October 19, 2020

Internet Privacy Traps

Maintaining your privacy and security on the internet can be a slippery slope. Altering permissions slightly or letting your guard down by not carefully considering where you share your information, can lead to catastrophic results. Here are some helpful tips to help you identify potential traps and avoid falling for them.

Personal Info Leaks
Have you ever started filling out an online form and then changed your mind without hitting submit? You may have been signing up for an email list or thinking about ordering a product before you decided to back out. If you thought your information wasn’t shared, think again! Some companies use forms that capture your information in real time as you type it. These are called partial submissions.

Partial submissions include the information collected from people who filled out part of a form but didn’t click the submit button. Why would a company do this? Partial submissions help a company

  • Identify behavior patterns
  • Capture lost leads
  • Find out what makes people click away
  • Gather more data
Clever, huh? Unfortunately for you, that means that businesses can still accumulate your information even when you never actually intended for them to have it. The best way to avoid this trap completely is to make sure that you’re comfortable with a company having your information before you start filling out any forms.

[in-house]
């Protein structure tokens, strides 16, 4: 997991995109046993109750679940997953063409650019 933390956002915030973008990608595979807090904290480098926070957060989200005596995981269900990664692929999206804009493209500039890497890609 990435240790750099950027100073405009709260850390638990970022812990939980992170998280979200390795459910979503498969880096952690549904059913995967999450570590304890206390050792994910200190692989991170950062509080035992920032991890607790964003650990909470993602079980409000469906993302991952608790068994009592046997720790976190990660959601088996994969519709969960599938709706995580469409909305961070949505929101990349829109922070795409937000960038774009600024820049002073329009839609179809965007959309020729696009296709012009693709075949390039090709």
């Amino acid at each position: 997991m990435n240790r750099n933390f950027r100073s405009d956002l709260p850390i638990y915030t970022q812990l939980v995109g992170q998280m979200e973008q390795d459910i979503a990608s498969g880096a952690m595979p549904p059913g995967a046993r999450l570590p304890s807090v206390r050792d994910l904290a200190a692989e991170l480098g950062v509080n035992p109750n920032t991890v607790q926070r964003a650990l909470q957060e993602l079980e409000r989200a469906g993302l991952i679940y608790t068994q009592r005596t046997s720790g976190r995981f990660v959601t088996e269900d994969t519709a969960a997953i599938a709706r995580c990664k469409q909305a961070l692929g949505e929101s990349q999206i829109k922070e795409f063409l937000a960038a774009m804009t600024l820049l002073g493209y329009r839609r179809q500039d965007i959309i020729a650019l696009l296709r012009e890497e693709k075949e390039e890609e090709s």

Not-So-Private Browsing
It’s important to know what is fact and fiction when it comes to using your browser’s privacy mode. “Private Browsing” on Mozilla Firefox, Opera, and Apple Safari, “Incognito Mode” on Google Chrome, and “InPrivate” on Microsoft Edge do provide some privacy benefits. However, there are some misconceptions regarding the protections that these services provide.

Things “Private Browsing” “Incognito Mode” and “InPrivate” DON’T do:
  • Allow you to browse the web anonymously
  • Prevent websites from identifying you
  • Prevent your internet service provider, employer, school, etc. from seeing what websites you visit by tracking your IP address

Things “Private Browsing” “Incognito Mode” and “InPrivate” CAN do:
  • Prevent your browser from storing the websites you visit
  • Prevent storage of cookies, user names, passwords, etc. 

Bad Motives Behind Dark Patterns
Have you ever tried to unsubscribe from an annoying email list but couldn’t find the “unsubscribe” button? Or tried to cancel a subscription for a paid account but the option to cancel was nowhere to be found?

The term “dark patterns” is used to describe the subtle ways software can discourage behavior that's bad for the company or trick users into doing things they didn’t mean to do. For example, when you eventually found that “Unsubscribe” link, it was probably tucked away at the bottom of an email, and extremely low contrast, making it tough to see. This might seem like a small inconvenience or not a big deal, but companies profit greatly off of users who get so frustrated trying to cancel an account, unsubscribe, or change membership plans, they eventually give up and leave things as they are.

Visit Wired’s “How to Spot--and Avoid-- Dark Patterns on the Web” to learn more about how to identify dark patterns.